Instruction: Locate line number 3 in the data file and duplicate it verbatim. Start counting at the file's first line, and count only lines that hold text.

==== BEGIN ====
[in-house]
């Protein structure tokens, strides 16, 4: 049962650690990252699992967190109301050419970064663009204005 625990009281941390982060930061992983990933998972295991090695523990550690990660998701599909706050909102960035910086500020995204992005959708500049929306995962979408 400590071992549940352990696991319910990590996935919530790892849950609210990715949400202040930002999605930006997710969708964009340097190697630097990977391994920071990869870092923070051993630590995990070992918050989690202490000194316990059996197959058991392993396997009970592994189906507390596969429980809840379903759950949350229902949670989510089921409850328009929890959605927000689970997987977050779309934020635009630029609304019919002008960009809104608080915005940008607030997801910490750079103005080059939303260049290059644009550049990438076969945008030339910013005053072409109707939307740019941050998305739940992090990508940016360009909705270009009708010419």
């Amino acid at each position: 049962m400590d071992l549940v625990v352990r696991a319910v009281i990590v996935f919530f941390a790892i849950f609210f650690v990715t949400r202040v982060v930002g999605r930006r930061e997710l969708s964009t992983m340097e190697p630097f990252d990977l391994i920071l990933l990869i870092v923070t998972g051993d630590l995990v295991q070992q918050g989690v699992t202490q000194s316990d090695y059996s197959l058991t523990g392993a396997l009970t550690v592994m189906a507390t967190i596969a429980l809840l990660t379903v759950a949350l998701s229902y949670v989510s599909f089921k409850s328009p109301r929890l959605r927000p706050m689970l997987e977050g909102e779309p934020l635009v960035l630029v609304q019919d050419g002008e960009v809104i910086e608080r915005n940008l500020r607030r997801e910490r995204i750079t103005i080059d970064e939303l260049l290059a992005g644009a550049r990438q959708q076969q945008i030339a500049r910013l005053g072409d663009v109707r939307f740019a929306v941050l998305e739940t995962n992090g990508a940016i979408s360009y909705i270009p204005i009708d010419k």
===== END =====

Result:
């Amino acid at each position: 049962m400590d071992l549940v625990v352990r696991a319910v009281i990590v996935f919530f941390a790892i849950f609210f650690v990715t949400r202040v982060v930002g999605r930006r930061e997710l969708s964009t992983m340097e190697p630097f990252d990977l391994i920071l990933l990869i870092v923070t998972g051993d630590l995990v295991q070992q918050g989690v699992t202490q000194s316990d090695y059996s197959l058991t523990g392993a396997l009970t550690v592994m189906a507390t967190i596969a429980l809840l990660t379903v759950a949350l998701s229902y949670v989510s599909f089921k409850s328009p109301r929890l959605r927000p706050m689970l997987e977050g909102e779309p934020l635009v960035l630029v609304q019919d050419g002008e960009v809104i910086e608080r915005n940008l500020r607030r997801e910490r995204i750079t103005i080059d970064e939303l260049l290059a992005g644009a550049r990438q959708q076969q945008i030339a500049r910013l005053g072409d663009v109707r939307f740019a929306v941050l998305e739940t995962n992090g990508a940016i979408s360009y909705i270009p204005i009708d010419k």